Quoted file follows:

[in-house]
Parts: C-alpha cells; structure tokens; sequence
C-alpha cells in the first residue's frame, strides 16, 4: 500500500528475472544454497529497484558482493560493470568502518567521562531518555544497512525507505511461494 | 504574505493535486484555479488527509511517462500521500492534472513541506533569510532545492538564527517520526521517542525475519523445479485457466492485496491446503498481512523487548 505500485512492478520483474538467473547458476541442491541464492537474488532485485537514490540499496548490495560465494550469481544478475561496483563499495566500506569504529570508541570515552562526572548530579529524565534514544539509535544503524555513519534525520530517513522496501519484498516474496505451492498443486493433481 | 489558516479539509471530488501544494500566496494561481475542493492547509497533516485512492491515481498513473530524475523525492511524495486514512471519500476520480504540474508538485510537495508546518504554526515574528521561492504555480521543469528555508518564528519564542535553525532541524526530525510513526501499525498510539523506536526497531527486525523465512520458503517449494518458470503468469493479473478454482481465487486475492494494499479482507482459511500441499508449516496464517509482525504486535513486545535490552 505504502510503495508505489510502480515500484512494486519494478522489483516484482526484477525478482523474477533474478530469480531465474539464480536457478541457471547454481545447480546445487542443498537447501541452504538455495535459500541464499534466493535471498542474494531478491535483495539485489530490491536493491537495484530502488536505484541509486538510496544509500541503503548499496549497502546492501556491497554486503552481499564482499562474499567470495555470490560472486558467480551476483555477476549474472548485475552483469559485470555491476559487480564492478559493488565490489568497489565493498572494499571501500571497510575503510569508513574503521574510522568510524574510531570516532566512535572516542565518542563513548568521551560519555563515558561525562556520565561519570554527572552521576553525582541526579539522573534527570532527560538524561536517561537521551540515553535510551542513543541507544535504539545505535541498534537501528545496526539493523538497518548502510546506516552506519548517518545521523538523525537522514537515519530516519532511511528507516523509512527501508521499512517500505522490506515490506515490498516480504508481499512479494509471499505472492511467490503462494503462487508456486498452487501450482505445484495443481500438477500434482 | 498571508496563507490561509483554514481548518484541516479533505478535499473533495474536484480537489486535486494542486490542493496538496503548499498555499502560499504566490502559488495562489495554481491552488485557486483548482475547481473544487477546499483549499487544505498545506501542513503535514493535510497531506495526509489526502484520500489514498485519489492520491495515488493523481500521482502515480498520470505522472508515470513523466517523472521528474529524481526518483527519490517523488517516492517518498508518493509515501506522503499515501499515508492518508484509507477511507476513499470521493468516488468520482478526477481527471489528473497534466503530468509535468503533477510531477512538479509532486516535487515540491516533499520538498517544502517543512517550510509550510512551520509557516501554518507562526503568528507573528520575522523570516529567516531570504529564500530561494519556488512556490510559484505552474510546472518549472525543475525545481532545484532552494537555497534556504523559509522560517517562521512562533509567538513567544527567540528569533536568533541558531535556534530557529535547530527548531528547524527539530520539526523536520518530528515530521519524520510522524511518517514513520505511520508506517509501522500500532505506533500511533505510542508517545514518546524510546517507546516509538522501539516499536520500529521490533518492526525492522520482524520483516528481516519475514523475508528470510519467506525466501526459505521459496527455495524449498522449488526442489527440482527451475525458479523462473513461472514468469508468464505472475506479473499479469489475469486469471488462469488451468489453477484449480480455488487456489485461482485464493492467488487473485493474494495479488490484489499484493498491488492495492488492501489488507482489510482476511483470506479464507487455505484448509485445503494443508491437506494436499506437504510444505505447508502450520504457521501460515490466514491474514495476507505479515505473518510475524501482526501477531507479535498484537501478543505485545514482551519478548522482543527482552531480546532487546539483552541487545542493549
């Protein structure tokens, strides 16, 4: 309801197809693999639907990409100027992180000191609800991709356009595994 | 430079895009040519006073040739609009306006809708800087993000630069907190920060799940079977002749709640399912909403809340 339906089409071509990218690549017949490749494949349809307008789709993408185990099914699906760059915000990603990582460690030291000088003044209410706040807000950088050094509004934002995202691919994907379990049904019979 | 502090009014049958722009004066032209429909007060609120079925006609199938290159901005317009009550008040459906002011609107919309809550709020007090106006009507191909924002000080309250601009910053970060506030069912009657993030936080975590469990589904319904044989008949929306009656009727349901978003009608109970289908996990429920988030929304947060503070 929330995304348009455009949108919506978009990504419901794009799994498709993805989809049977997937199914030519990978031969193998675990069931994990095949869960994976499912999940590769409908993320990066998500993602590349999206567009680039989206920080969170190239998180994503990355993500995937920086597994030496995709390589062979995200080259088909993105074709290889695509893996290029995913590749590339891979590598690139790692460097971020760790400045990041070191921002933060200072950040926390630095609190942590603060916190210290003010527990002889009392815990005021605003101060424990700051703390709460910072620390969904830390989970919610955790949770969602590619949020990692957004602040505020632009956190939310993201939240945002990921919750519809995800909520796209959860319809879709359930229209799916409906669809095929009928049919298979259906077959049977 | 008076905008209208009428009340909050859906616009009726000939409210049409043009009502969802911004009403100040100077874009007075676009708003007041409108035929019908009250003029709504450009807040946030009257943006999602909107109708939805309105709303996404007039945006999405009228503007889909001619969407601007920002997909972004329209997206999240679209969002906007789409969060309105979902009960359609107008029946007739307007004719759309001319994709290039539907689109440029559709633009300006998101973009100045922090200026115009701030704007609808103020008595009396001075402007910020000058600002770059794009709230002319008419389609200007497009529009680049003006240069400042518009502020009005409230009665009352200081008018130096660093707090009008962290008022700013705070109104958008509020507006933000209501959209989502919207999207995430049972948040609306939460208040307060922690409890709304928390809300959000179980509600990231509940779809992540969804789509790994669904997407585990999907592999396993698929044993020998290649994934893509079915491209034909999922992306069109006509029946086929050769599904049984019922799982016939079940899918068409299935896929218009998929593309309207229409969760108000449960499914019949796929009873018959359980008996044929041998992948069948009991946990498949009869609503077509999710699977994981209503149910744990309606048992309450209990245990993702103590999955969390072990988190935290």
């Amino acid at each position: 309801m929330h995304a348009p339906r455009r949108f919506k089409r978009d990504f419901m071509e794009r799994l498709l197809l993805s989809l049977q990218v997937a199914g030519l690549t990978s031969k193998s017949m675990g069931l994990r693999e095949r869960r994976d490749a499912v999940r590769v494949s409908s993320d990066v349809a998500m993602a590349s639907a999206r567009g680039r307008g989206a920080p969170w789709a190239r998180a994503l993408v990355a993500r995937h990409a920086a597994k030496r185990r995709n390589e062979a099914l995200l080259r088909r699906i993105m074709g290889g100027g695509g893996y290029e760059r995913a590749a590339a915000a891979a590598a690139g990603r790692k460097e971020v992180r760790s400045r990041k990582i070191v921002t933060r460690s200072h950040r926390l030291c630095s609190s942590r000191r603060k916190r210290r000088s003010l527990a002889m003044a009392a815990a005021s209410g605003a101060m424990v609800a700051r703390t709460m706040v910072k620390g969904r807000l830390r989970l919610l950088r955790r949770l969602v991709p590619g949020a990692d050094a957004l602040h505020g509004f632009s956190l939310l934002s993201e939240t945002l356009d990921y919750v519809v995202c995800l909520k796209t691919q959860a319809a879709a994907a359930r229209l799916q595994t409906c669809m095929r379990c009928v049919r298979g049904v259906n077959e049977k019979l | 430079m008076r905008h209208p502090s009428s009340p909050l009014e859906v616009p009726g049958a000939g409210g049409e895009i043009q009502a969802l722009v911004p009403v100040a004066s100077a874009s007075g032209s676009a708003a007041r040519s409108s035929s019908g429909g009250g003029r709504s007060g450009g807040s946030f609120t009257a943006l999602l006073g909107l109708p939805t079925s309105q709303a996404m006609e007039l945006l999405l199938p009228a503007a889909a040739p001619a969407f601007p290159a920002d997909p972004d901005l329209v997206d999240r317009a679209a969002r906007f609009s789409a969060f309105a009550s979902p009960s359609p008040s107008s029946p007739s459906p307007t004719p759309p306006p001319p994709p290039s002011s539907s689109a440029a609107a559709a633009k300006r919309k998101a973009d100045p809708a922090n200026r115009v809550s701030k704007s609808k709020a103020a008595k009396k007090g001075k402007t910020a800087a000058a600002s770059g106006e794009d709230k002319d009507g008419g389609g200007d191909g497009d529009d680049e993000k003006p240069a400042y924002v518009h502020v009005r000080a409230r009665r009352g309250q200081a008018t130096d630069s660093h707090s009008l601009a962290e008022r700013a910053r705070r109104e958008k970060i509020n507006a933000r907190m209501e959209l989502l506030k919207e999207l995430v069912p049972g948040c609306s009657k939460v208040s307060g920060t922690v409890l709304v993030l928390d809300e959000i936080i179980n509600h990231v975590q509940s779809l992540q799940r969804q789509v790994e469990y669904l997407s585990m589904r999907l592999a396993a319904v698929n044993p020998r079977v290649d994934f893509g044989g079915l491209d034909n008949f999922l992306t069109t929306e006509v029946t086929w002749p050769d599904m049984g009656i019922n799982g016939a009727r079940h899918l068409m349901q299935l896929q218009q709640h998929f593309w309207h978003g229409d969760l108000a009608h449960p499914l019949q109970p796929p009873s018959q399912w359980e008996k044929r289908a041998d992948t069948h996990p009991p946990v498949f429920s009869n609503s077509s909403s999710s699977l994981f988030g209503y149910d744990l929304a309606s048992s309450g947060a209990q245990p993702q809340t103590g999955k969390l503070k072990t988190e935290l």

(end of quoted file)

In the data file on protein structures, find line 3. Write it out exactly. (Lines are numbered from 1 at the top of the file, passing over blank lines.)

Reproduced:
C-alpha cells in the first residue's frame, strides 16, 4: 500500500528475472544454497529497484558482493560493470568502518567521562531518555544497512525507505511461494 | 504574505493535486484555479488527509511517462500521500492534472513541506533569510532545492538564527517520526521517542525475519523445479485457466492485496491446503498481512523487548 505500485512492478520483474538467473547458476541442491541464492537474488532485485537514490540499496548490495560465494550469481544478475561496483563499495566500506569504529570508541570515552562526572548530579529524565534514544539509535544503524555513519534525520530517513522496501519484498516474496505451492498443486493433481 | 489558516479539509471530488501544494500566496494561481475542493492547509497533516485512492491515481498513473530524475523525492511524495486514512471519500476520480504540474508538485510537495508546518504554526515574528521561492504555480521543469528555508518564528519564542535553525532541524526530525510513526501499525498510539523506536526497531527486525523465512520458503517449494518458470503468469493479473478454482481465487486475492494494499479482507482459511500441499508449516496464517509482525504486535513486545535490552 505504502510503495508505489510502480515500484512494486519494478522489483516484482526484477525478482523474477533474478530469480531465474539464480536457478541457471547454481545447480546445487542443498537447501541452504538455495535459500541464499534466493535471498542474494531478491535483495539485489530490491536493491537495484530502488536505484541509486538510496544509500541503503548499496549497502546492501556491497554486503552481499564482499562474499567470495555470490560472486558467480551476483555477476549474472548485475552483469559485470555491476559487480564492478559493488565490489568497489565493498572494499571501500571497510575503510569508513574503521574510522568510524574510531570516532566512535572516542565518542563513548568521551560519555563515558561525562556520565561519570554527572552521576553525582541526579539522573534527570532527560538524561536517561537521551540515553535510551542513543541507544535504539545505535541498534537501528545496526539493523538497518548502510546506516552506519548517518545521523538523525537522514537515519530516519532511511528507516523509512527501508521499512517500505522490506515490506515490498516480504508481499512479494509471499505472492511467490503462494503462487508456486498452487501450482505445484495443481500438477500434482 | 498571508496563507490561509483554514481548518484541516479533505478535499473533495474536484480537489486535486494542486490542493496538496503548499498555499502560499504566490502559488495562489495554481491552488485557486483548482475547481473544487477546499483549499487544505498545506501542513503535514493535510497531506495526509489526502484520500489514498485519489492520491495515488493523481500521482502515480498520470505522472508515470513523466517523472521528474529524481526518483527519490517523488517516492517518498508518493509515501506522503499515501499515508492518508484509507477511507476513499470521493468516488468520482478526477481527471489528473497534466503530468509535468503533477510531477512538479509532486516535487515540491516533499520538498517544502517543512517550510509550510512551520509557516501554518507562526503568528507573528520575522523570516529567516531570504529564500530561494519556488512556490510559484505552474510546472518549472525543475525545481532545484532552494537555497534556504523559509522560517517562521512562533509567538513567544527567540528569533536568533541558531535556534530557529535547530527548531528547524527539530520539526523536520518530528515530521519524520510522524511518517514513520505511520508506517509501522500500532505506533500511533505510542508517545514518546524510546517507546516509538522501539516499536520500529521490533518492526525492522520482524520483516528481516519475514523475508528470510519467506525466501526459505521459496527455495524449498522449488526442489527440482527451475525458479523462473513461472514468469508468464505472475506479473499479469489475469486469471488462469488451468489453477484449480480455488487456489485461482485464493492467488487473485493474494495479488490484489499484493498491488492495492488492501489488507482489510482476511483470506479464507487455505484448509485445503494443508491437506494436499506437504510444505505447508502450520504457521501460515490466514491474514495476507505479515505473518510475524501482526501477531507479535498484537501478543505485545514482551519478548522482543527482552531480546532487546539483552541487545542493549